2. Implement A/B testing: At this stage, one of your main goals should be to refine and optimize the systems you established in the Crawl stage. When considering changes to your website, for instance, it’s a great idea to run A/B tests on your audience to determine the most effective path forward. The propensity scores you developed at the end of the Crawl stage can come in handy here. Focus your A/B testing on your high- and medium-propensity audience segments. Those segments are the most likely to lead to conversions, so it’s generally best to tailor your content to those most willing to pay for it. After all, if you know who is most likely to convert from your segmentation, then you can focus your efforts there: the low-hanging but high-propensity audience members.

Graphic depicting A/B testing to maximize results

3. Tailor your offers: The more data you have, the more explicitly you’ll be able to be target. However you choose to segment your audience, try using the data to share relevant offers. Whether you structure your offers onsite through a paywall or offsite through email communications, tailor everything about the offer to what you know about your audience segment. Offers that are personalized specifically for each segment are more likely to lead to conversions than a single, blanket offer. Moreover, you can see if high-propensity segments will actually pay more than other segments without sacrificing conversion rates.

Level 3: Run

At the Run stage, you’ll be implementing greater levels of sophistication into your first-party data systems and using the information you collect to enable more complex long-term initiatives with more precision.

1. Personalize your site: With enough data to work with, you may be able to tailor your entire site experience to each audience group. With server-side paywall solutions like Arc XP Subscriptions, you can vary what a user sees on a page based on the segment they belong to. You may opt to show fewer ads to dedicated subscribers. Or you might advertise your own organization through in-house advertising to higher-propensity audience segments, but not others. That can make a huge difference, and presents much larger revenue opportunities.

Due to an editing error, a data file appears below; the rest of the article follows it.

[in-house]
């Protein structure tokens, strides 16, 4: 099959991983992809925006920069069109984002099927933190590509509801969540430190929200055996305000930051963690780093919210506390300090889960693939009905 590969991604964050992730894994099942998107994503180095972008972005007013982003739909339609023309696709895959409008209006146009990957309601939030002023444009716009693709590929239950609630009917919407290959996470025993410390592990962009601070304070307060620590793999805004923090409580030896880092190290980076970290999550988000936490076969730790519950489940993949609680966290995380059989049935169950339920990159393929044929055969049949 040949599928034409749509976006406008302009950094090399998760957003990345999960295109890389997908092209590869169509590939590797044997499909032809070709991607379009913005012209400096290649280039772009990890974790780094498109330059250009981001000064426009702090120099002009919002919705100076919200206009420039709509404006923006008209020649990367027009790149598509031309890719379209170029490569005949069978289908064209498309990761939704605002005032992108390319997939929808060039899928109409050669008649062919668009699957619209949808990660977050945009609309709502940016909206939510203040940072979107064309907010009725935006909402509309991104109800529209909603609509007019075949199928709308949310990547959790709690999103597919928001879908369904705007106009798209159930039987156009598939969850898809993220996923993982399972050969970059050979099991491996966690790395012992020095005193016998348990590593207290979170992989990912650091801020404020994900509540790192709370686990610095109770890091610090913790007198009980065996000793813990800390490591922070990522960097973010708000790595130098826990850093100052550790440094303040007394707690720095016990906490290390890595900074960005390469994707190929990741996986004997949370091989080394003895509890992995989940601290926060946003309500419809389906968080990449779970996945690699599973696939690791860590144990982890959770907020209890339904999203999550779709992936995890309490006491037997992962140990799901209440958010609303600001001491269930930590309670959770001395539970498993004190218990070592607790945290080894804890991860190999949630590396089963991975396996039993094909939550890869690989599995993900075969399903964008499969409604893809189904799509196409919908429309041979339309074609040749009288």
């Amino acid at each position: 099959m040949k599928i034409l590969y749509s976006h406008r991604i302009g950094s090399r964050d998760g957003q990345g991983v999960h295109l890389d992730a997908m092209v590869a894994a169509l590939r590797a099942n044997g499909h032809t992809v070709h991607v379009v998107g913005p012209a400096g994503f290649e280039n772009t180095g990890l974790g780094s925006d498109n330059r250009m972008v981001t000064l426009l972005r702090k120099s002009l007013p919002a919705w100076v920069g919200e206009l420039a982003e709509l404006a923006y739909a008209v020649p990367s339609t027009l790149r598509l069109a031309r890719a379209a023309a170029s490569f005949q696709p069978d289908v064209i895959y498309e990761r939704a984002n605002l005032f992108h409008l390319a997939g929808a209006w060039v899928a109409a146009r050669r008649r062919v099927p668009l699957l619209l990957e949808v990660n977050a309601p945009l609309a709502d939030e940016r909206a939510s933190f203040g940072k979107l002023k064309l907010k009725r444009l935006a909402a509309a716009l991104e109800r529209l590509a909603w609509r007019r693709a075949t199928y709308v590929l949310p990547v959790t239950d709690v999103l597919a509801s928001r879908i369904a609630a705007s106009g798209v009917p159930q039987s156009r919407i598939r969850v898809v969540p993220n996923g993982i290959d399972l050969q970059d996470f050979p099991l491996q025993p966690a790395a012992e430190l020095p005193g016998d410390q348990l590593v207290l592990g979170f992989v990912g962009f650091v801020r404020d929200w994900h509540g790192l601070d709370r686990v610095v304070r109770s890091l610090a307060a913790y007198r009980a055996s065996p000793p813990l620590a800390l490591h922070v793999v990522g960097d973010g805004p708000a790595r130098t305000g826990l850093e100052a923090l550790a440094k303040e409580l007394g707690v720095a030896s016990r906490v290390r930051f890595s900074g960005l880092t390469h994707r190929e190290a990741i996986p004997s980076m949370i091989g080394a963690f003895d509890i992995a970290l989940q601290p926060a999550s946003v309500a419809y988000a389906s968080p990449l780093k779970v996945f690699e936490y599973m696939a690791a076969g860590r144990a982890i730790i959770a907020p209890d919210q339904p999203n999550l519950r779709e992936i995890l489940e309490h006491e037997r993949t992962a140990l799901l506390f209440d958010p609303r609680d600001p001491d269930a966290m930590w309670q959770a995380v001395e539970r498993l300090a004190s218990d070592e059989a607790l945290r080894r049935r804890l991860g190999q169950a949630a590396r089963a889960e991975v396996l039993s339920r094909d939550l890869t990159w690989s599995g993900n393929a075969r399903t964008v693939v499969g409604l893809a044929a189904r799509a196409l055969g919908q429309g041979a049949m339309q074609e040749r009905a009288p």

2. Blend and extend your data: No matter how much you know about your audience, there are always opportunities to learn more.

3. So in addition to progressive profiling, data can be potentially sourced from what is already resident within your CMS system or email systems, adding context about interest areas and times of engagement, further enhancing your knowledge and how to serve different segments.

4. Partners like LiveRamp or the Data Cloud can help you fill out audience profiles from any given user ID. You can use this more sophisticated data strategy to extend your own acquisition campaigns on platforms like Google, Facebook, or the Trade Desk. Doing so can help you develop even more advanced strategies that connect to your acquisition, your brand, and your conversion over time.

5. Share your knowledge: When you collect first-party data, it is proprietary information – it belongs to your organization and only your organization. You created it, and you have exclusive rights to use it to inform your decisions about content and monetization strategies. First-party data is a valuable asset, and there are ways you can leverage that value with other organizations to grow it even more. It’s not uncommon for a publisher to enter into an alliance with another to share their permissioned first-party data. It’s as if you and your peers are each bringing a piece of a puzzle to the table and combining them to make something bigger. If you’re all using the same platform – like Arc XP Subscriptions – it will be even easier to pool your data and may present a great opportunity for your organization’s growth.

Following these strategies can help you execute your strategic roadmap and successfully build a sophisticated approach to first-party data. It’s important to use tools that are appropriate to the stage your organization is in, and it’s best to choose tools at the beginning of your journey that can grow with you as you progress, like Arc XP Subscriptions.

Recent resources

What are the benefits of multisite management for your CMS?
What are the benefits of multisite management for your CMS?

Community on-demand webinar: Make your newsroom and your SEO team work together with Semji’s integration in Arc XP
Community on-demand webinar: Make your newsroom and your SEO team work together with Semji’s integration in Arc XP

How to optimize newsroom workflows in 5 steps
How to optimize newsroom workflows in 5 steps

Arc XP Customer Story: AvalonBay
Arc XP Customer Story: AvalonBay

Arc XP Customer Story: Grupo Lauman
Arc XP Customer Story: Grupo Lauman

Future of Media Technology with Miki King and Matt Monahan
Future of Media Technology with Miki King and Matt Monahan